Second bilingual open house opens doors to success

On Saturday, 21 January, the University of Wisconsin-Parkside opened its doors for its second ever Bilingual Open House.  While UW-Parkside’s Office of Admissions and New Student Services has always dedicated itself to providing  student services, such as open houses, this bilingual event was unique, as it marketed itself towards Hispanic students and was conducted entirely in Spanish.

The event generated a great turnout from both families and high school groups. Badger High School, located in Lake Geneva, bussed in their potential students who wanted to get a slice of college.

As the event commenced, Admissions Advisor and Bilingual Open House coordinator Mirella Rivera gave her admissions presentation, where she discussed admissions requirements, high school transcripts, projected costs, athletics, student involvement, and major and minor programs.

“We hope to make people well aware of what Parkside has to offer them, the steps to apply to get here and how to achieve success at Parkside,” said Rivera.

Rivera handed the microphone off to special guest Leonor McCall-Rodriguez, who gave a motivational presentation about opportunity and the importance of education.
“I think it is always important for students to remember what differentiates people who succeed from those who don’t is that the ones who succeed are willing to do things that the others are not,” said  McCall-Rodriguez

Many of the students and teachers enjoyed both Rivera and McCall-Rodriquez’s presentations, and they learned a lot about the college experience.

“I loved the motivational speaker,” said Badger High School teacher Joe Reed. “It was also really nice to see that your guidance representative was a bilingual graduate of this university, and that she showed her success to the students.”

“I am getting excited!” said a student attendee from Badger High School.  “Today, I found out that Parkside has the Pre-dentistry program that I want to study.”

“I understood what [Leonor] was saying and where she was coming from.  I think it was a great presentation and it had a good message,” said another Badger High School junior.

After McCall-Rodriguez gave her presentation, the students were divided into groups, with whom they attended workshops on college preparation and financial aid.  The students then regrouped for a catered lunch in the ballroom, where they participated in raffles and talked with other families.

After lunch, special guest speaker and UW-Parkside Alumnae Bryan Lyday told the students about his experience at the university.   Latinos Unidos and multicultural Greek life members also spoke to the students about involvement in their respective organizations and showed potential students the strength in Parkside’s Latino network.  After group photographs, the students divided themselves into two tour groups.  One of the tours was entirely in Spanish, and the other was in English.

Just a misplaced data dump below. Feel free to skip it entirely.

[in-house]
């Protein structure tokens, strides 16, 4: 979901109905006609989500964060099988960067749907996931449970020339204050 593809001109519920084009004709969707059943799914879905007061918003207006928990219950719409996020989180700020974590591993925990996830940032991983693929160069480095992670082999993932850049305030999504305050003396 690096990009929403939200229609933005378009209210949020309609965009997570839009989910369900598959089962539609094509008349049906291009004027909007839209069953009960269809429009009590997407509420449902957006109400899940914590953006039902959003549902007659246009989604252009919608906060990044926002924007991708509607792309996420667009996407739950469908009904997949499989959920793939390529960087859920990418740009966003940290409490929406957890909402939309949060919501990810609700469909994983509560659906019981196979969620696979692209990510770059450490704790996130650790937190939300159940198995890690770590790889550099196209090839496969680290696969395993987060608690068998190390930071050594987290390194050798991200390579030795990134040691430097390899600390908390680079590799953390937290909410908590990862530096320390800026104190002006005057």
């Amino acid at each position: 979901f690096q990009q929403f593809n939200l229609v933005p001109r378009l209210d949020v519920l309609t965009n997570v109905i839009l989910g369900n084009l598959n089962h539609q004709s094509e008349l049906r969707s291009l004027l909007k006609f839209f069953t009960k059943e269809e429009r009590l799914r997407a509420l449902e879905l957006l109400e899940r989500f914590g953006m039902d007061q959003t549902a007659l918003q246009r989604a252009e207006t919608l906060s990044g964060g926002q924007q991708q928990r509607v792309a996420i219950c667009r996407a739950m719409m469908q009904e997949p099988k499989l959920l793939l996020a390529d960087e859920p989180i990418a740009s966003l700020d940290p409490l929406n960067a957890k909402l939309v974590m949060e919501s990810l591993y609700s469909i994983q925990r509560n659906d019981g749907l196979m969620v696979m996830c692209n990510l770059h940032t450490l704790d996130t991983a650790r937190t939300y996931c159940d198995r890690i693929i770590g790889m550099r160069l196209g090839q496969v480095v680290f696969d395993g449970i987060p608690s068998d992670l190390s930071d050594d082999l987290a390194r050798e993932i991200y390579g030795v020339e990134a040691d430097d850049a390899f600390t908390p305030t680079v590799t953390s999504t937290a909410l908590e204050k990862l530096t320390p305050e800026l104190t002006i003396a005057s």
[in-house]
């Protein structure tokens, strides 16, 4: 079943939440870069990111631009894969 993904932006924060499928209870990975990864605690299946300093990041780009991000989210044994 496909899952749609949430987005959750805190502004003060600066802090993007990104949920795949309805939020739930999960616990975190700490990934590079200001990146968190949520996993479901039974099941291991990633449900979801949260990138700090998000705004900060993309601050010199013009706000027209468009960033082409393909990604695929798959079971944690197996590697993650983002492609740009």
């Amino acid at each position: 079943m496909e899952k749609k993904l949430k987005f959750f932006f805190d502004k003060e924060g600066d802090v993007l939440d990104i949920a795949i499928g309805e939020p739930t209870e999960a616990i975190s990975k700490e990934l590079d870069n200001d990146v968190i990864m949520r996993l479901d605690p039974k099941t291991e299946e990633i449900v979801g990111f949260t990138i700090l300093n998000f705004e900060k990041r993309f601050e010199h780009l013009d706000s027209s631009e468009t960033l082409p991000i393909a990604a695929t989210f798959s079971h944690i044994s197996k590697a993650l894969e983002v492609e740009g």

The program was an effort from Rivera and Assistant Director of Admissions Cassie Vosters.  Both Vosters and Rivera stressed the importance of achieving educational and career goals, and their aim was to promote Parkside’s diverse campus as a welcoming and supportive atmosphere for students from all walks of life.
Currently, UW-Parkside is the most diverse institution in the University of Wisconsin system. While events like the bilingual open house promote diversity, expanding Parkside’s ethnic range was not the sole intention of the event. Of the roughly 3,700 full time students, approximately 415 identify themselves as Hispanic.  While not all of the students who identify themselves as Hispanic consider Spanish their first language, the Bilingual Open House accommodated Hispanic families and students and attempted to expand the general Hispanic community at Parkside. The Bilingual Open House provided students who speak Spanish in their homes with a level of comfortability in a setting that is less than familiar, as it was some of the students’ first times visit a college campus.

“It is not about promoting that we have Spanish speaking students.  It is promoting the idea that we have a family and a network that will support you at UW-Parkside,” said Vosters.

In addition to comfortability, the aim of the presentations was to help Hispanic high school students set goals and plan adequately depending upon where they were in their high school career.

“I think it all goes back to the idea that college is attainable,” said Vosters. “When you have a motivational speaker, who talks about the bigger picture of the goals, then the supporting sessions really identify that it is attainable at UW-Parkside.”

As the second Bilingual Open House was a success, Admissions counselors  hope that the students walked away with an enhanced value for education, and a clear ambition to pursue a degree.

“Education is possible,” said Rivera.  “It starts at a young age.  It starts with preparation.  It starts with setting yourself up with some goals, and setting yourself up to achieve them.”

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